## IB Math AA SL Paper 1 Question Bank

**Section A**

**1.) A ball is thrown vertically upwards from the top of a building 80 meters tall. The height of the ball above the ground, in meters, after t seconds is given by the function h(t) = 80 + 20t – 5t**^{2}.

^{2}.

**a) Write down the equation of the motion of the ball in the form of h(t) = v _{0}t + 1/2at^{2}**

The equation of motion is already given in the form of h(t) = v

_{0}t + 1/2at

^{2}with v

_{0}= 20 m/s and a = -5 m/s

^{2}

**b) At what time will the ball reach its maximum height?**

To find the time at which the ball reaches its maximum height, we need to find the time at which the ballâ€™s velocity is zero. The ballâ€™s velocity is given by the first derivative of the height function, h'(t) = 20 – 10t. Setting this equal to zero and solving for t gives

0 = 20 – 10t, t = 2s

so, after 2s the velocity will be zero and thus the ball has reached its max height

**c) How high is the maximum height?**

To find the maximum height, we substitute the value of t = 2 into the height function:

h(2) = 80 + 20(2) – 5(2)^{2} = 80 + 40 – 20 = 100m

so the maximum height of the ball is 100 meters.

**2.) The function f(x) = 3x**^{2} – x^{3} is defined on the interval [-1, 1].

^{2}– x

^{3}is defined on the interval [-1, 1].

**a) Find the x-coordinates of any stationary points of f(x)**

To find the x-coordinates of any stationary points of f(x), we take the derivative of the function and set it equal to zero:

f'(x) = 6x – 3x^{2} = 3x(2-x) = 0

Solving for x, we get:

x = 0 or x = 2

Thus, the x-coordinate of the stationary points of f(x) is x = 0 and x = 2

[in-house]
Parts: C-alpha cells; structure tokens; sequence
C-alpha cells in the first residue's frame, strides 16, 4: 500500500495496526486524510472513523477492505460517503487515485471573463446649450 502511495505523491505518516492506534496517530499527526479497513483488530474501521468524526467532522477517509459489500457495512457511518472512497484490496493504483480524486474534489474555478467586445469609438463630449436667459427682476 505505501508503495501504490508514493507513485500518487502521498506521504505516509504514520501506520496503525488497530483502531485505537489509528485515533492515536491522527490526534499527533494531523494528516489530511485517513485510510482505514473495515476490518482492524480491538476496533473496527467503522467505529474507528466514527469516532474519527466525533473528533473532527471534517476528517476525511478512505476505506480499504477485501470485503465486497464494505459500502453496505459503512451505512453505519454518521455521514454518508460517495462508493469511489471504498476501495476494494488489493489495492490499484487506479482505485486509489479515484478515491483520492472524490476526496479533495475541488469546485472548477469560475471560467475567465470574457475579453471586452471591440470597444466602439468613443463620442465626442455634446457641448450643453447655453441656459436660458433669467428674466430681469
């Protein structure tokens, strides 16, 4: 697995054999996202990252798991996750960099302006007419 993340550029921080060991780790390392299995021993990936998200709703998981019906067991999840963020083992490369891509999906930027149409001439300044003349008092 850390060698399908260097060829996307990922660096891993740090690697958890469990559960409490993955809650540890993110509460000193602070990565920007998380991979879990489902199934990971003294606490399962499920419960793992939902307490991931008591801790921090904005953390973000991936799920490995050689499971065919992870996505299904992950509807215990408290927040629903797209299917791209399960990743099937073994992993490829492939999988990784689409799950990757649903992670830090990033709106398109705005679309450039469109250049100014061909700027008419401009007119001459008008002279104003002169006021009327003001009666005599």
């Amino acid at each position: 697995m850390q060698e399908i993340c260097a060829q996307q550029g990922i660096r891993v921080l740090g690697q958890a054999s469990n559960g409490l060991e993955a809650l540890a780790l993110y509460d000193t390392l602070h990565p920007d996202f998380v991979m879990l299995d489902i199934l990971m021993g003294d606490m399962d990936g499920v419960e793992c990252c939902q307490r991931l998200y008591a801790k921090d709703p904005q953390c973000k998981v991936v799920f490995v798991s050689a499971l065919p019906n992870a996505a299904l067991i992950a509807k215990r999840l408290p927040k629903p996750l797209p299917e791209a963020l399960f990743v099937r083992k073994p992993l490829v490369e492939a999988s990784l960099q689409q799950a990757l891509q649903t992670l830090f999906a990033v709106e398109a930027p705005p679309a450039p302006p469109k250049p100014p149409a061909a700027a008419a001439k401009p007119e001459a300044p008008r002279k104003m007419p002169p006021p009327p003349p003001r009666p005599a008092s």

**b) Determine the nature of the stationary points found in part (a).**

To determine the nature of the stationary points, we need to take the second derivative of the function and test it at the x-coordinates of the stationary points:

f”(x) = 6 – 6x

When x = 0, f”(x) = 6 >0 which indicate a Minimum Point

When x = 2, f”(x) = -6 < 0 which indicate a Maximum Point

**c) Find the y-coordinate of the stationary point found in part (a)**

To find the y-coordinate of the stationary point found in part (a), we substitute the value of x = 0 into the function:

f(0) = 3(0)2 – (0)3 = 0

So, the y-coordinate of the stationary point is (0,0)

So, this is a Minimum Point and at (0,0)

**3.) Let f(x) = x**^{3} + 2x^{2} – 5. Find the equation of the line which is tangent to the graph of y = f(x) at the point (1, -2).

^{3}+ 2x

^{2}– 5. Find the equation of the line which is tangent to the graph of y = f(x) at the point (1, -2).

The equation of the tangent line at a point (a, f(a)) on the graph of y = f(x) is given by

y = f(a) + f'(a)(x-a), where f'(a) is the derivative of f(x) with respect to x evaluated at x = a.

So, to find the equation of the tangent line at (1, -2), we first need to find f'(x). We can do this using the power rule and the sum rule of derivatives:

f'(x) = 3x^{2} + 4x

Now we can substitute a = 1 into f'(a) to get f'(1) = 3(1)^{2} + 4(1) = 7

Therefore, the equation of the tangent line at (1, -2) is:

y = -2 + 7(x – 1)

y = -2 + 7x – 7

y = 7x – 9

**4.) Consider the quadratic 4x**^{2 }– 120x + 800

^{2 }– 120x + 800

**a)Solve the following**

**i) Find the roots. **

x=10, x=20

**ii) Hence express the quadratic in the form y= a(x-x1)(x-x2)**